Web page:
UBC Theses and Dissertations
A novel pathway to sequester ASC at mitochondria-associated membranes dampens inflammasome activation during early Salmonella infection Fang, Yuan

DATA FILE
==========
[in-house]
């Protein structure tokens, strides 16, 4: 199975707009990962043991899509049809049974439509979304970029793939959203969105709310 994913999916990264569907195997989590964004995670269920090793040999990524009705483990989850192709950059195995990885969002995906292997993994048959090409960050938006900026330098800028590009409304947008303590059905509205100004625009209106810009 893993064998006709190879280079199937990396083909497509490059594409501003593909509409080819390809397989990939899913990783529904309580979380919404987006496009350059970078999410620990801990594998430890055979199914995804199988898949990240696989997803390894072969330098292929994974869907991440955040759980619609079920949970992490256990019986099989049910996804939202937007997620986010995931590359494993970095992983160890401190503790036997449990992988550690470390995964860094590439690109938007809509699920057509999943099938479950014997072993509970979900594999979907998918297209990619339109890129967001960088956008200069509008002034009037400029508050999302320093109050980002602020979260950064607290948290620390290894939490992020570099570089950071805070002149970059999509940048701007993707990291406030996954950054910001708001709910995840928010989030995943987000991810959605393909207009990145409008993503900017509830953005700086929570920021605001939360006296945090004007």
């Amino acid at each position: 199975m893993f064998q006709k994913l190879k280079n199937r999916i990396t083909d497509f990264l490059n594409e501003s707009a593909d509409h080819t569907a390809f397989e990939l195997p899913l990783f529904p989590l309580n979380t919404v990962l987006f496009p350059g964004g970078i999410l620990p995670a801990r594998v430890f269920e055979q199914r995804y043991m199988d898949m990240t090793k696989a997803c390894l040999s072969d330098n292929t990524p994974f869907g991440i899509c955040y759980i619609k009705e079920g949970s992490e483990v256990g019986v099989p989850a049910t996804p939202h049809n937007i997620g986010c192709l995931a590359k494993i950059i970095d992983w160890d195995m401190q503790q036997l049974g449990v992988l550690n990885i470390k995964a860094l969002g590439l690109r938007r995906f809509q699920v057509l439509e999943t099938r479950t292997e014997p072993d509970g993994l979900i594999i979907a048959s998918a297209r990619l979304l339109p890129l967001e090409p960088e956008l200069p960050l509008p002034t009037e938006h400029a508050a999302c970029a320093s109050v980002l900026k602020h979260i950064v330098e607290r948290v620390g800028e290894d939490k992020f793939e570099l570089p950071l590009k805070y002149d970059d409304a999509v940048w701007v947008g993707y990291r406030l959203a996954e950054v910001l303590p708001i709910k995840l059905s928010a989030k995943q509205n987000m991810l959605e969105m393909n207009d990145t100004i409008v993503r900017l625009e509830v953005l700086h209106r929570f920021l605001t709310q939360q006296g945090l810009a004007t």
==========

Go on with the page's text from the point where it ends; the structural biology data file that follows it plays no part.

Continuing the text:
Salmonella enterica is an intracellular bacterial pathogen that injects effector proteins into host cells and induces rapid cell death. Mitochondria associated membranes (MAMs) are important contact sites between mitochondria and ER and selectively facilitate Ca²⁺ uptake from ER lumen into mitochondria. In the context of early Salmonella infection of THP-1 cells, a discontinuous sucrose gradient was used in combination with Stable Isotope Labeling by Amino acids in Cell culture (SILAC) to profile organelle proteomes. Protein profiles were generated for >800 mitochondria and ER proteins. I observed unique protein recruitments to MAMs during early Salmonella infection. The inflammasome adaptor protein, ASC is co-purified with MAM markers. SILAC immunoprecipitation (IP) experiments showed that ASC interacts directly with the VDAC/Stress-70 complex at MAMs, suggesting that ASC is specifically recruited to MAMs during Salmonella infection. SILAC IP experiments identified an interaction between Flightless-I and ASC. Flightless-I is an actin binding protein and also interacts with Salmonella flagellin (FliC). siRNA knockdown of Flightless-I and mitofusin 2 (a structural protein of MAMs) both leads to significant increase of IL-1β during Salmonella infection. Simultaneous knockdown of Flightless-I and mitofusin 2 does not have additive effect, suggesting that they are in the same pathway to dampen inflammasome activation. Actin isolation experiments showed that ASC is enriched at actin filaments during Salmonella infection. Therefore, I proposed a model that during early Salmonella infection, FliC interacts with Flightless-I that then interacts with and transports ASC to MAMs via actin filaments. This process specifically sequesters ASC at MAMs to dampen inflammasome activation in the cytosol. Experimental data from ΔfliCΔfljB Salmonella infection of THP-1 cells and inflammasome reconstitution in 293T cells supported this model. This study was the first characterization of MAM protein composition during bacterial infection. Furthermore, enrichment of ASC at MAMs was identified during early Salmonella infection, with Flightless-I interacting with and transporting ASC to MAMs via actin filaments at the presence of Salmonella flagellin. This novel pathway dampened the inflammasome activation during early Salmonella infection. This is the first report of the negative regulation of pyroptosis by Salmonella flagellin.
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